Music lovers often discuss in hushed tones the moment they discovered Nick Drake, the English singer-songwriter who died young, was unappreciated in his time and left behind only three albums that are now almost universally declared to be masterpieces. American stand-up comedian Bill Hicks somewhat shares a similar legacy as he was under appreciated in his beloved-home country (he was far more popular internationally, especially in England), he died young and yet he is now regarded as one of the greatest stand-up comedian who ever lived. Hicks’s distinctively confrontational style allowed him to channel his intense anger over the hypocrisy and injustices of the world into razor-sharp routines that were both frightening and extremely funny.
By means of introducing Hicks, the biographical documentary American: The Bill Hicks Story begins with one of his routines critiquing media objectivity in the way the media were reporting on the ‘war on drugs’. We then see a ferocious clip of Hicks tearing a heckler to pieces and then some of his anti-religious material. For the uninitiated these clips establishes Hicks as a comedian who was fuelled by an intense yet informed and articulate anger. Hicks was never just looking to shock (although he did plenty of that) but he was genuinely alarmed by what he saw around him with some of his main targets including organised religion, military aggression, consumerism and the culture of fear and mediocrity that is used to keep the population subdued. A documentary about Hicks could have easily been titled Patriot or Prophet.
Going from his teen years in Houston, Texas USA, as a clean-cut, middleclass, suburban rebel right up to his death from pancreatic cancer in 1994 at the age of 32, American: The Bill Hicks Story depicts the formative moments in Hicks’s career including his notorious use of drugs and alcohol through to him visiting the Waco Siege to see for himself what was really happening. Noticeably absent is any examination of Hicks’s celebration of pornography and his generally troubling relationship with women. We do see one of his more savage routines where he fantasies about an ex-girlfriend dying in a trailer park while watching him on television but apart from a fleeting mention, the film does shy away from exploring that aspect of Hick’s life.
British directors and producers Matt Harlock and Paul Thomas have assembled this documentary through extensive interviews with the people who knew Hicks best, including childhood friends and his mother, to produce the film’s narration. The result is an affectionate and extremely personal account of Hicks’s life and work that is genuine and ‘truthful’ in its openly subjective approach. The visual component of the film consists largely of cut-up photomontages and empty shots of the various locations that were significant to Hicks. Both techniques were also used extensively in Nanette Burstein and Brett Morgen’s excellent documentary about the legendary playboy producer Robert Evans, The Kid Stays in the Picture. The difference is that while the Evans story was eventually about a fall from grace, the Hicks story is eventually about a tragic loss of a great social commentator before his time. In American: The Bill Hicks Story those shots of the empty family home and the empty comedy clubs have far more sadness as the reality that Hicks is missing is extremely evident.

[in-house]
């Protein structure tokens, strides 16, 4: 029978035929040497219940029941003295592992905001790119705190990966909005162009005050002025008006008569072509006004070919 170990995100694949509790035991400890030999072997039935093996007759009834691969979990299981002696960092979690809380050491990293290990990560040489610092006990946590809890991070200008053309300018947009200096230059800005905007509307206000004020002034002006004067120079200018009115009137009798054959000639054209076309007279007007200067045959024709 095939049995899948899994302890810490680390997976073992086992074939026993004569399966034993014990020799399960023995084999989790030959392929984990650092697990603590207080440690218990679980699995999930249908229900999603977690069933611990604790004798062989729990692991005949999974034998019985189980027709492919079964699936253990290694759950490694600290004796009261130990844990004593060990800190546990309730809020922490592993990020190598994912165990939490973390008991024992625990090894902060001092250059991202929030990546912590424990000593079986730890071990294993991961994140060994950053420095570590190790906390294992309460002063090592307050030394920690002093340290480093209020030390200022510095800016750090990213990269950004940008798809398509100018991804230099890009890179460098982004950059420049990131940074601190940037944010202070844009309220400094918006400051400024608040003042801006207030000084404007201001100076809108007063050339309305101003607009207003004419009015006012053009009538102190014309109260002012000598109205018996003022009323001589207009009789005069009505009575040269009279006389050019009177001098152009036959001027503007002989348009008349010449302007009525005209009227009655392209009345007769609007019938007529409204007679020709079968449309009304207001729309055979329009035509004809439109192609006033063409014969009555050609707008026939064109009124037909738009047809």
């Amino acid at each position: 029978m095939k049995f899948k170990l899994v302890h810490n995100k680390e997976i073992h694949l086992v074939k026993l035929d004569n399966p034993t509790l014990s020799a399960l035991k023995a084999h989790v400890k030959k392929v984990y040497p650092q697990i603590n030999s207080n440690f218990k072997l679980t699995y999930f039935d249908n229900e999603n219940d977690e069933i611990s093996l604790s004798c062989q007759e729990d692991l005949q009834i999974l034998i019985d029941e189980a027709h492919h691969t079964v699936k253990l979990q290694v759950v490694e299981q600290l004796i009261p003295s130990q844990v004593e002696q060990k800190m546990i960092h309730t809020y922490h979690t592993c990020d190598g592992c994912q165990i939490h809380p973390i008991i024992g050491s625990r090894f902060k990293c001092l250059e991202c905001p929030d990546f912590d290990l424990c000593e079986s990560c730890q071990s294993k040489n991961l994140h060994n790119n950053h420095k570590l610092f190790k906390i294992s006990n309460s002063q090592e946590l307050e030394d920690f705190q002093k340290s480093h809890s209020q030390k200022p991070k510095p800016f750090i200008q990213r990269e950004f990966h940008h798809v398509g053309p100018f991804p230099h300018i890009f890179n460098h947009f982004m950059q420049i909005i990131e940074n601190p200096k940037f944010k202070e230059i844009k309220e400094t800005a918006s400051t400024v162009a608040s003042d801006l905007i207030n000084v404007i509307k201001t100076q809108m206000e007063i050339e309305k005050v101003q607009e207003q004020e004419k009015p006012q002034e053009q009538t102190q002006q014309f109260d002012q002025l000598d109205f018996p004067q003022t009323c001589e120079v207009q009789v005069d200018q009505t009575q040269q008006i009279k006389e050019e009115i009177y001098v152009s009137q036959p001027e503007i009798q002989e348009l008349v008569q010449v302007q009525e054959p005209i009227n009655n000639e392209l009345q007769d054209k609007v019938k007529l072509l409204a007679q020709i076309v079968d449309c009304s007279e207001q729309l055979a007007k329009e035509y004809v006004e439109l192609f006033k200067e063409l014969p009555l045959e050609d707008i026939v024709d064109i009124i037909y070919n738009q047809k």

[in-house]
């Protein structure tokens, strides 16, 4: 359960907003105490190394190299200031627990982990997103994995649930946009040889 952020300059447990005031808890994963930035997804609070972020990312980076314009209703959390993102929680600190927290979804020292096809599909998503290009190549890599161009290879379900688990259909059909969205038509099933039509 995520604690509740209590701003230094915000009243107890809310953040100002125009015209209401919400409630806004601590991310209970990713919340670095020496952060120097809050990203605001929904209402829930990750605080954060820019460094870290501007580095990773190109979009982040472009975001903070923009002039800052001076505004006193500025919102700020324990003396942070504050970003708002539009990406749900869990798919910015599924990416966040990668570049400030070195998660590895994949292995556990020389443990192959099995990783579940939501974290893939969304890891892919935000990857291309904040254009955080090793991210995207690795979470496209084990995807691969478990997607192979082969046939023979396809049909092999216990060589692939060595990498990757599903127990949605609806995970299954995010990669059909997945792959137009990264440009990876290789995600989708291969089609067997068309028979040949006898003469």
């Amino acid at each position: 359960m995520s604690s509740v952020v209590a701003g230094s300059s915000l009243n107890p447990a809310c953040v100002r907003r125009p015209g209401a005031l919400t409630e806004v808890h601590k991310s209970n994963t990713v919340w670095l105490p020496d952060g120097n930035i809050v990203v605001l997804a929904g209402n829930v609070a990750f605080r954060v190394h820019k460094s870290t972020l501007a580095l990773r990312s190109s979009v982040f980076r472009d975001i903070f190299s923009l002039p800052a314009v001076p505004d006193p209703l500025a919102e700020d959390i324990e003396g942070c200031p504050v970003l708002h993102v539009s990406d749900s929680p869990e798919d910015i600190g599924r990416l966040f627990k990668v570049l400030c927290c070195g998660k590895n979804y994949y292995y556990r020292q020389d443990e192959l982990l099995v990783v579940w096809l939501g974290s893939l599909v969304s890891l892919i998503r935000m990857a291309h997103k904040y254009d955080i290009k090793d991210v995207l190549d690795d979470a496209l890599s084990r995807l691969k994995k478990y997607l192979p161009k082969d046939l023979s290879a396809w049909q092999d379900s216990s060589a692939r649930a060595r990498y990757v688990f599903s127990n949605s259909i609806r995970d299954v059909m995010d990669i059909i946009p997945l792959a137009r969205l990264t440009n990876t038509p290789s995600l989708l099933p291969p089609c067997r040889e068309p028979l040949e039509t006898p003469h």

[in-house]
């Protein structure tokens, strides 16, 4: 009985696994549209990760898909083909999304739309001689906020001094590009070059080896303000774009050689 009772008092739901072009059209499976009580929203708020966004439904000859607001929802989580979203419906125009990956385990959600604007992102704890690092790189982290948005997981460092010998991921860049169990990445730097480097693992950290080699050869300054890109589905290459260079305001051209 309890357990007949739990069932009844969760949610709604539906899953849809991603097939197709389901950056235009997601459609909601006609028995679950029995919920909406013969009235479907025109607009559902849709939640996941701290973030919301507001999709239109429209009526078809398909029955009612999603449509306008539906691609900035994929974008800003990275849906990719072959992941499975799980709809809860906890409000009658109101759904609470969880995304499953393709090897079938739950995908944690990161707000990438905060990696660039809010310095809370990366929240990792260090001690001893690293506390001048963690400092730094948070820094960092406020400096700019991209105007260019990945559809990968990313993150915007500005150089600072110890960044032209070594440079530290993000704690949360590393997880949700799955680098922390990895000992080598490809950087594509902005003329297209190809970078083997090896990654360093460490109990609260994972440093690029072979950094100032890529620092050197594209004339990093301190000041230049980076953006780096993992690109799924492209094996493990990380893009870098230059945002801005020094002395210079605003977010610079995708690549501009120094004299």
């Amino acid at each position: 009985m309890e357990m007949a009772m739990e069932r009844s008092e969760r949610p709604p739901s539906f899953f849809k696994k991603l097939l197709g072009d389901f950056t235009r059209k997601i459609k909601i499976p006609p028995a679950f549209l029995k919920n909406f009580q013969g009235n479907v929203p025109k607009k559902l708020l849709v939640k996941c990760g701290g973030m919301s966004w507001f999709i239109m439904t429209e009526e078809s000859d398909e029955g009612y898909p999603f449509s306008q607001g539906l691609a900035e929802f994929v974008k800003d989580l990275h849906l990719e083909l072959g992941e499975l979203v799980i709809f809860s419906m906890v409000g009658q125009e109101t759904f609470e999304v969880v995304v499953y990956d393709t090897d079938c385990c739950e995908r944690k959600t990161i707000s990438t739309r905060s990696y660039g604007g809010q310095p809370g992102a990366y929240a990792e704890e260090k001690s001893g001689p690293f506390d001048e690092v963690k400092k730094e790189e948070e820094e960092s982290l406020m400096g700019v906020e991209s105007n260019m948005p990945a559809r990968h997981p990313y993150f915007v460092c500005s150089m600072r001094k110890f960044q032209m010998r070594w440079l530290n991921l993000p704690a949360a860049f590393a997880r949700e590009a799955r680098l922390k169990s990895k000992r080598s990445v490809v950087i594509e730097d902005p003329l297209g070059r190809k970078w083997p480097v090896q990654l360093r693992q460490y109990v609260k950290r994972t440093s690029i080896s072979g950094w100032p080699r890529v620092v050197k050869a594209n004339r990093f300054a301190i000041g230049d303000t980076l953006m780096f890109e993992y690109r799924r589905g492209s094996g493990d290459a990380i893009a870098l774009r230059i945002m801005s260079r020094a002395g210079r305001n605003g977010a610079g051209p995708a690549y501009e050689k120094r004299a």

The best way to really understand who Hicks was is still to listen to his four essential albums Dangerous (1990), Relentless (1992), Arizona Bay (1997) and Rant in E-Minor (1997). The second best way is to see this film. In terms of Hicks’s routines it doesn’t show very much that most fans would have not already seen but it does present the occasional gem such as one of his early stand-up outings while still a teenager. Watching this early footage of Hicks is fascinating as his style of delivery was already mostly established, except he is making jokes about schoolyard politics rather than ridiculing pro-lifers, attacking military arrogance or deriding anti-intellectualism. We also see how much his friends and his family miss him, getting a glimpse at his softer side. The testimonies from his mother are especially moving as she comes across as somebody who was always incredibly supportive, proud and in awe of her son. Fortunately the film ends with one of Hicks’s rare messages of hope that the human race may finally evolve, right after a bittersweet comment from one of his friends to say that to die just when everything was finally coming together was ‘very Bill’.
Good point aboout the missing element of Hicks’ romantic life. I wonder why? It’d be a perfect question to ask the director in an interview. Maybe they couldn’t get good “talent” or maybe there are more complicated reasons. I thought that too, that link with The Kid Stays in the Picture, and I quite like the swirling photo montage. Good way taking a 2D image and making it seem much more….dimensional.
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